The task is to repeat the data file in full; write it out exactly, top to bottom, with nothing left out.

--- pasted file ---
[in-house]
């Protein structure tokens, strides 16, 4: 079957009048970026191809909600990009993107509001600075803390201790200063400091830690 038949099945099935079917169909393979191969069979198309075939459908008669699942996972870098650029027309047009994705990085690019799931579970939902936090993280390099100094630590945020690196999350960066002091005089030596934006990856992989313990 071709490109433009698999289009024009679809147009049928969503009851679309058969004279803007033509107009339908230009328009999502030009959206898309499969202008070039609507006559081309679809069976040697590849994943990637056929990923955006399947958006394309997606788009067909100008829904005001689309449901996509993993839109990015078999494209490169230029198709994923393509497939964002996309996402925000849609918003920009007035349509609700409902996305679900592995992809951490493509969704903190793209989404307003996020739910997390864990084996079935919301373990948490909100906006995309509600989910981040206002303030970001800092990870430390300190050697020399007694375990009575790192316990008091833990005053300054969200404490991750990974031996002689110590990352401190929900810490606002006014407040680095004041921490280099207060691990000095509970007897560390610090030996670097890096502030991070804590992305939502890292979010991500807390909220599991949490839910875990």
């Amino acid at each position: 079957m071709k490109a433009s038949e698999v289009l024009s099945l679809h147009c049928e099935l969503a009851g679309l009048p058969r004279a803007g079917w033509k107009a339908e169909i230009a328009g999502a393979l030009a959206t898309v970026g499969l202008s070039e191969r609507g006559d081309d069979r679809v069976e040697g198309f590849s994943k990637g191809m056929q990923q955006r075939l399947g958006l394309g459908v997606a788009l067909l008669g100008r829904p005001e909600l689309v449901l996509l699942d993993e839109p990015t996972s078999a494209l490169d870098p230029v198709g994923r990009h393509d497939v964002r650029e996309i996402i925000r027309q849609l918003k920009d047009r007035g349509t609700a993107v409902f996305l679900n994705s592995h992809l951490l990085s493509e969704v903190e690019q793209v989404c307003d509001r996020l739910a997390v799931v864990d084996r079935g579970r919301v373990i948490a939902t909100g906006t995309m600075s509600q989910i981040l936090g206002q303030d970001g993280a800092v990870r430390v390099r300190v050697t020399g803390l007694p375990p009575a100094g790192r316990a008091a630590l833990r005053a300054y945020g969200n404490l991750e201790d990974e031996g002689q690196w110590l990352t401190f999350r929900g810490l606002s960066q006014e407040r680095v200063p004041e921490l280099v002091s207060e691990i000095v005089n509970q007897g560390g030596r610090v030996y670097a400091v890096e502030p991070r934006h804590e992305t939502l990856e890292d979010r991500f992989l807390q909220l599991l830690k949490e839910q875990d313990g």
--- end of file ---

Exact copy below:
[in-house]
């Protein structure tokens, strides 16, 4: 079957009048970026191809909600990009993107509001600075803390201790200063400091830690 038949099945099935079917169909393979191969069979198309075939459908008669699942996972870098650029027309047009994705990085690019799931579970939902936090993280390099100094630590945020690196999350960066002091005089030596934006990856992989313990 071709490109433009698999289009024009679809147009049928969503009851679309058969004279803007033509107009339908230009328009999502030009959206898309499969202008070039609507006559081309679809069976040697590849994943990637056929990923955006399947958006394309997606788009067909100008829904005001689309449901996509993993839109990015078999494209490169230029198709994923393509497939964002996309996402925000849609918003920009007035349509609700409902996305679900592995992809951490493509969704903190793209989404307003996020739910997390864990084996079935919301373990948490909100906006995309509600989910981040206002303030970001800092990870430390300190050697020399007694375990009575790192316990008091833990005053300054969200404490991750990974031996002689110590990352401190929900810490606002006014407040680095004041921490280099207060691990000095509970007897560390610090030996670097890096502030991070804590992305939502890292979010991500807390909220599991949490839910875990």
């Amino acid at each position: 079957m071709k490109a433009s038949e698999v289009l024009s099945l679809h147009c049928e099935l969503a009851g679309l009048p058969r004279a803007g079917w033509k107009a339908e169909i230009a328009g999502a393979l030009a959206t898309v970026g499969l202008s070039e191969r609507g006559d081309d069979r679809v069976e040697g198309f590849s994943k990637g191809m056929q990923q955006r075939l399947g958006l394309g459908v997606a788009l067909l008669g100008r829904p005001e909600l689309v449901l996509l699942d993993e839109p990015t996972s078999a494209l490169d870098p230029v198709g994923r990009h393509d497939v964002r650029e996309i996402i925000r027309q849609l918003k920009d047009r007035g349509t609700a993107v409902f996305l679900n994705s592995h992809l951490l990085s493509e969704v903190e690019q793209v989404c307003d509001r996020l739910a997390v799931v864990d084996r079935g579970r919301v373990i948490a939902t909100g906006t995309m600075s509600q989910i981040l936090g206002q303030d970001g993280a800092v990870r430390v390099r300190v050697t020399g803390l007694p375990p009575a100094g790192r316990a008091a630590l833990r005053a300054y945020g969200n404490l991750e201790d990974e031996g002689q690196w110590l990352t401190f999350r929900g810490l606002s960066q006014e407040r680095v200063p004041e921490l280099v002091s207060e691990i000095v005089n509970q007897g560390g030596r610090v030996y670097a400091v890096e502030p991070r934006h804590e992305t939502l990856e890292d979010r991500f992989l807390q909220l599991l830690k949490e839910q875990d313990g």